It’s a tough thing for a fan of cult movies to admit but until tonight I had never seen Earth vs. the Flying Saucers. I had heard a great deal about it of course and I can’t really explain why I’d never seen it. I have now had the chance to see it on the Blu-Ray release (that’s the good news) in a colorised version (that’s the bad news).

I managed to endure a few minutes of the drab lifeless colours before switching to the black-and-white version which is (mercifully) also included.

This is of course one of the legendary Ray Harryhausen movies of the 1950s. Harryhausen’s flying saucers do not disappoint.

In some ways the plot, from a story by Curt Siodmak, is pretty much a stock-standard alien invasion story. Flying saucers were big news at the time so combining the flying saucer craze with an alien invasion story was an excellent idea. The original inspiration was apparently a book by noted UFO enthusiast Donald E. Keyhoe, who had been a prolific writer of extremely good and wildly imaginative pulp fiction back in the 1920s and 1930s. Many of his pulp stories are now available in book form and I can highly recommend The Vanished Legion and (even more particularly) Strange War.

Dr Russell A. Marvin (Hugh Marlowe) is a scientist working on Project Skyhook, which involves the launching of a dozen artificial satellites. Marvin and his new bride Carol (Joan Taylor) encounter a flying saucer while driving to the satellite launch site. Project Skyhook has been running into problems and contact has been lost with most of the satellites. What Dr Marvin does not know but will soon find out from his boss General Hanley (Morris Ankrum) is that the satellites are no longer up there in space. The wreckage of the satellites has been found scattered in various locations across the globe. It won’t take the viewer long to figure out that the loss of the satellites is connected with the flying saucers that have been spotted recently. It takes Dr Marvin a little longer to spot the connection, but not too long.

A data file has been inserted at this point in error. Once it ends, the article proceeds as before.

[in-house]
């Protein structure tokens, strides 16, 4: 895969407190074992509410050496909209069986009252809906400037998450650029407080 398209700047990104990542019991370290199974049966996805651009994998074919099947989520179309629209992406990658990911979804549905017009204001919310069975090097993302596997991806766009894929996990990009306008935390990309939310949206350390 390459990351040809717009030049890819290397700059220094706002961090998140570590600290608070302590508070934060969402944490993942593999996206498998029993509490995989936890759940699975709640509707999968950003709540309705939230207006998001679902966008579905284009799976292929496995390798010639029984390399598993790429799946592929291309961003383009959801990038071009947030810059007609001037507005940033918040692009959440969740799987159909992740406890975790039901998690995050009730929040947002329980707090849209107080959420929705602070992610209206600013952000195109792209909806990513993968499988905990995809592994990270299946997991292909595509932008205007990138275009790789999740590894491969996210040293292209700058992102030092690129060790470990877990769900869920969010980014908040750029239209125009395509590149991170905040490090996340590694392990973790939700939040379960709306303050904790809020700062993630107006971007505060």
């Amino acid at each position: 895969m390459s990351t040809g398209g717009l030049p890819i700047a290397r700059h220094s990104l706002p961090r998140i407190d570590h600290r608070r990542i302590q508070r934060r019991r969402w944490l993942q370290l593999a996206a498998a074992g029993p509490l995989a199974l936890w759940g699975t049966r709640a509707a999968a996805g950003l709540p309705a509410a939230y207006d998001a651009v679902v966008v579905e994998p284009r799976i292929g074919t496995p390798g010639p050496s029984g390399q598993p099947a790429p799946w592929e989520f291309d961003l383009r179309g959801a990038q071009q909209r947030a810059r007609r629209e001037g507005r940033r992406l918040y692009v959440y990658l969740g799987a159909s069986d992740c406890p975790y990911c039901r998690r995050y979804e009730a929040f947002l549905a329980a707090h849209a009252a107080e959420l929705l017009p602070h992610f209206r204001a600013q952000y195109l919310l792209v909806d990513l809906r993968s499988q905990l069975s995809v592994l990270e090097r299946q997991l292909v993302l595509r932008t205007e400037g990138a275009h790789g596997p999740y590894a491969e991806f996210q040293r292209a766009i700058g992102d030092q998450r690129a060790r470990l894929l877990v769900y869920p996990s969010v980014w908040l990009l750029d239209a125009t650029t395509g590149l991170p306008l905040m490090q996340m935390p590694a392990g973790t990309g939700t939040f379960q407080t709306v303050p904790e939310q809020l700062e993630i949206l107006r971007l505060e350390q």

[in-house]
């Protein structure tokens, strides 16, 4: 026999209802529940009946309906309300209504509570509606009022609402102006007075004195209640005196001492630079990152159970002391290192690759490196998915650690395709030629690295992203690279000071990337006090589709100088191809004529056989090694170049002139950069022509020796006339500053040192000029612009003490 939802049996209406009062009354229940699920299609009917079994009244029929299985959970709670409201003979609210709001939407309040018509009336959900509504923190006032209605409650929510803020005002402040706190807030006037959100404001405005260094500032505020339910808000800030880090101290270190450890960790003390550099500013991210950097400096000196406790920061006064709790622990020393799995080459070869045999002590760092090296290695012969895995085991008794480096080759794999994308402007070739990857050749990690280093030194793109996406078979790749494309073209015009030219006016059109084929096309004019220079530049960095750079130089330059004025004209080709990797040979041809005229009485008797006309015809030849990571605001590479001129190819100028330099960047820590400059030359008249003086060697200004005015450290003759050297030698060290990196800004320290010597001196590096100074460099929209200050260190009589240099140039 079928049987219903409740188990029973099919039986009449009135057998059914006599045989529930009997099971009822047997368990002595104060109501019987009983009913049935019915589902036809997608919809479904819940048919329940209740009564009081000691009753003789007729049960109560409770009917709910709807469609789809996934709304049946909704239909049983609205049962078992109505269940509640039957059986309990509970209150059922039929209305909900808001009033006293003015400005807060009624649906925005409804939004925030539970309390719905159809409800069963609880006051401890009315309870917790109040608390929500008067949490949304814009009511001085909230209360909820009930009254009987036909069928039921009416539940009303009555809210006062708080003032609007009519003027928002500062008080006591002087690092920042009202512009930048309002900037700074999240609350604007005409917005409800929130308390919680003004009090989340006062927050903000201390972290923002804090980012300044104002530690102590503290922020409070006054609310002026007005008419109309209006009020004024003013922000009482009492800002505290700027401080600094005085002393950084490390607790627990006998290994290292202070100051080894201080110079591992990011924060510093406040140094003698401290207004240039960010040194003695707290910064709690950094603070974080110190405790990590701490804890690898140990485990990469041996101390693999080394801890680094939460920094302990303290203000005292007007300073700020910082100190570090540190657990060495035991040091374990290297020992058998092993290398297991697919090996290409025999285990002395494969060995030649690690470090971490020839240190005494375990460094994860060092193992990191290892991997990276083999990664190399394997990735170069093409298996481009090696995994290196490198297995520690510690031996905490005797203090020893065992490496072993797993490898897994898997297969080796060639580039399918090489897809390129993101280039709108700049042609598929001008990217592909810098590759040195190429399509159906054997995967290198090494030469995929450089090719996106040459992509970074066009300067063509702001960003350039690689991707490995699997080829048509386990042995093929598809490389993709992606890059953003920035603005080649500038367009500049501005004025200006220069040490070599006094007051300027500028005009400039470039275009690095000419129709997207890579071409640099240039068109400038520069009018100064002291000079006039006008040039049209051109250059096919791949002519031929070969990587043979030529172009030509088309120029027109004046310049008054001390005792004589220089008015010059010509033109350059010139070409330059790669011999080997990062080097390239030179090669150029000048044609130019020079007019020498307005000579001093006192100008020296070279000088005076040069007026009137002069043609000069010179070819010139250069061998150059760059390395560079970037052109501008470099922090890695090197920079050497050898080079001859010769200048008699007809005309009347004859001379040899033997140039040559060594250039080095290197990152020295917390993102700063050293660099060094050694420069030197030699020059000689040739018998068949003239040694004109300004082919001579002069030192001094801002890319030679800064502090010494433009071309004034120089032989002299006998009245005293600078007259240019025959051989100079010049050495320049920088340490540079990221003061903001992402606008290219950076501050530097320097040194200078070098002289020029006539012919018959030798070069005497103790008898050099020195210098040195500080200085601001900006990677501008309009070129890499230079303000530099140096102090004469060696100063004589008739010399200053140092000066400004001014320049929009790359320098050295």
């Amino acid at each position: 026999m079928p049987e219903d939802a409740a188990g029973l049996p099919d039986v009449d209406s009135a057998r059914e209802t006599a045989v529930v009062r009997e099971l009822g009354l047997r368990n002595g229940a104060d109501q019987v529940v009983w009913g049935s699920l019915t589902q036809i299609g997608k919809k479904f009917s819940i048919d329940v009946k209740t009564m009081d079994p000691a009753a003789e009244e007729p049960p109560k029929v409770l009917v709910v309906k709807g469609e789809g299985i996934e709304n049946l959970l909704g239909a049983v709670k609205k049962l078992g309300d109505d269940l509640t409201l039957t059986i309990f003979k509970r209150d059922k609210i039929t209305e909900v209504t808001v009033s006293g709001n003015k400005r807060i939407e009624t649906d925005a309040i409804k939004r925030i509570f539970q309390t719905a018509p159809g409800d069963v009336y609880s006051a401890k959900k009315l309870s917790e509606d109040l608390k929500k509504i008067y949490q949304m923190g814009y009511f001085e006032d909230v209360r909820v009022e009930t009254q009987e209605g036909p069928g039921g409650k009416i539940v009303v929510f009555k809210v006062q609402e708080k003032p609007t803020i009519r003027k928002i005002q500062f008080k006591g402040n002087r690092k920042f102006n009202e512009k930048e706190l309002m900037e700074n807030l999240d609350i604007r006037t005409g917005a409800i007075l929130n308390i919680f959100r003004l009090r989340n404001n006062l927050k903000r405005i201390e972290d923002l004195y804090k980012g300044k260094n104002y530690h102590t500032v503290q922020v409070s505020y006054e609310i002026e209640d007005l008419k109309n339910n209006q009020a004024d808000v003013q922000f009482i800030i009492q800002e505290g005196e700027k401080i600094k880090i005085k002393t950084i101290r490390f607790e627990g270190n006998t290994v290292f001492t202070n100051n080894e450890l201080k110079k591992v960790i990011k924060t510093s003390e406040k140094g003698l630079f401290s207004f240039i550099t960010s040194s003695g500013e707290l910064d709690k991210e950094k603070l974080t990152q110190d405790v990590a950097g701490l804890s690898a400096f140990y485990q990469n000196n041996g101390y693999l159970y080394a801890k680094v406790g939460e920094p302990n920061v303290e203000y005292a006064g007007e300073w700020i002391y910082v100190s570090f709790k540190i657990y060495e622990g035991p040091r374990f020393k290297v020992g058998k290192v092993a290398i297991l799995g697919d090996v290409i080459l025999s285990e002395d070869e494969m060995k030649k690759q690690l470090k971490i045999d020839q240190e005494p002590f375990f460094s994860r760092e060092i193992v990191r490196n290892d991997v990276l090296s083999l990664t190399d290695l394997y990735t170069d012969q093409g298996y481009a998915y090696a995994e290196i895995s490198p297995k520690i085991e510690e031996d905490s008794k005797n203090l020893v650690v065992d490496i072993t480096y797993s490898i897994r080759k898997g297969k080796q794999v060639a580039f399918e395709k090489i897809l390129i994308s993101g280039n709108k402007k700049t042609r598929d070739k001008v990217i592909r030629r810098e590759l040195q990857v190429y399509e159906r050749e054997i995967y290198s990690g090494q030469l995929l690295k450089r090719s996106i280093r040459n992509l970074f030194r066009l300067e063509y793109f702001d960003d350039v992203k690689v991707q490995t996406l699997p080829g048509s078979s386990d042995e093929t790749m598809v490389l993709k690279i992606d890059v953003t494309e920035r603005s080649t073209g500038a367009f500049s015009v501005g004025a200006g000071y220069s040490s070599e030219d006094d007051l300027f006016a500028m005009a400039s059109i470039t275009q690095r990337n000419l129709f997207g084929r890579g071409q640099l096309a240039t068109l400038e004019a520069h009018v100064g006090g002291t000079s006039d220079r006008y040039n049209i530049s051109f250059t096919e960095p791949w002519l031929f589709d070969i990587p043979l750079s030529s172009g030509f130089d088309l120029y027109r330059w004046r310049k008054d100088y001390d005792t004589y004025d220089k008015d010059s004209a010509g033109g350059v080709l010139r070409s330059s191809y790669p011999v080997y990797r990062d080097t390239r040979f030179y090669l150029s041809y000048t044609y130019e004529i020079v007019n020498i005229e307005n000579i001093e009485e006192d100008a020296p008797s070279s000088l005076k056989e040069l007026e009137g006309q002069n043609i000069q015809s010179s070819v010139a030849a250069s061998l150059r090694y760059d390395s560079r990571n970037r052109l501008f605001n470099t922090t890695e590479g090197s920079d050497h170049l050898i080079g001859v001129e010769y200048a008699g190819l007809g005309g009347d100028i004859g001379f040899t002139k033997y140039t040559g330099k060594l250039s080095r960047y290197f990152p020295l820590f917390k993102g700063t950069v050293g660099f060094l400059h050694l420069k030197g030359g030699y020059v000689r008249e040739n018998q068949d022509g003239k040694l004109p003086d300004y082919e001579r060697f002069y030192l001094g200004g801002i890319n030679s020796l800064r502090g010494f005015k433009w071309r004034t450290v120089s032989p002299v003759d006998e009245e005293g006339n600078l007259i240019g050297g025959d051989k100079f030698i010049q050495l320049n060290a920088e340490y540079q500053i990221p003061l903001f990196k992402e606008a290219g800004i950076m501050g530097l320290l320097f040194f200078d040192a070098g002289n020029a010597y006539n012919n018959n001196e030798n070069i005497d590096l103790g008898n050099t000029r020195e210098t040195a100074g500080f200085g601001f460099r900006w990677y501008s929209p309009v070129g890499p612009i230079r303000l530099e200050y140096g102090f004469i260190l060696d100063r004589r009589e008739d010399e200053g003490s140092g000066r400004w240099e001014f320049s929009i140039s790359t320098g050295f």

The flying saucers attack the launch site and pretty soon Project Skyhook is a smouldering expanse of rubble and scrap metal. Dr Marvin discovers (through a clever early use of the much-used technique of slowed-down sound recordings) that the aliens have been trying to make contact with Earth. At this point you might think this is going to be another of those alien invasion movies involving tragic misunderstood aliens fleeing a dying world. That turns out to be partly true but it soon becomes obvious that the aliens were not trying to contact us to negotiate with us but merely to inform us of our impending conquest. They were hoping for a surrender to save them the trouble of destroying us.

Of course the Earth has no intention of surrendering. And Dr Marvin is not one of those irritating movie scientists who tries to persuade us to try to understand the aliens’ point of view. Dr Marvin is in fact as gung-ho as anyone about resisting the invasion and he is soon busily inventing a secret weapon to knock those flying saucers out of the sky. The story builds towards the inevitable showdown with the aliens, and some very satisfying battle scenes.

One of the great attractions of 1950s sci-fi is the technobabble, something 1950s film-makers were very good at. This movie has some superb examples, the best being the Infinitely Indexed Memory Bank and the alien helmets made from solidified electricity (Ray Harryhausen himself claimed the credit for that last one). 

It goes without saying that when you see Ray Harryhausen’s name in the credits you expect that the special effects will be a major feature of the film and that they will be impressive. In this movie Harryhausen delivers the goods on both counts. The flying saucers really do look terrific. The amazing thing is that the largest models used were only a foot in diameter and yet they look much more convincing and much more sophisticated than any other attempts at that time to depict flying saucers.

This movie, like most low-budget sci-fi movies of its era, uses a lot of stock footage. The difference is that in this movie the stock footage is integrated into the action with extraordinary skill and in almost every case it’s been so carefully selected that it fits in perfectly. This film is an object lesson in how to use stock footage properly and effectively.

The climactic battle scenes, with flying saucers wreaking destruction on Washington and other cities while Dr Marvin’s new sound gun takes a toll on the saucers, are remarkably effective. The flying saucers look like they’re really there.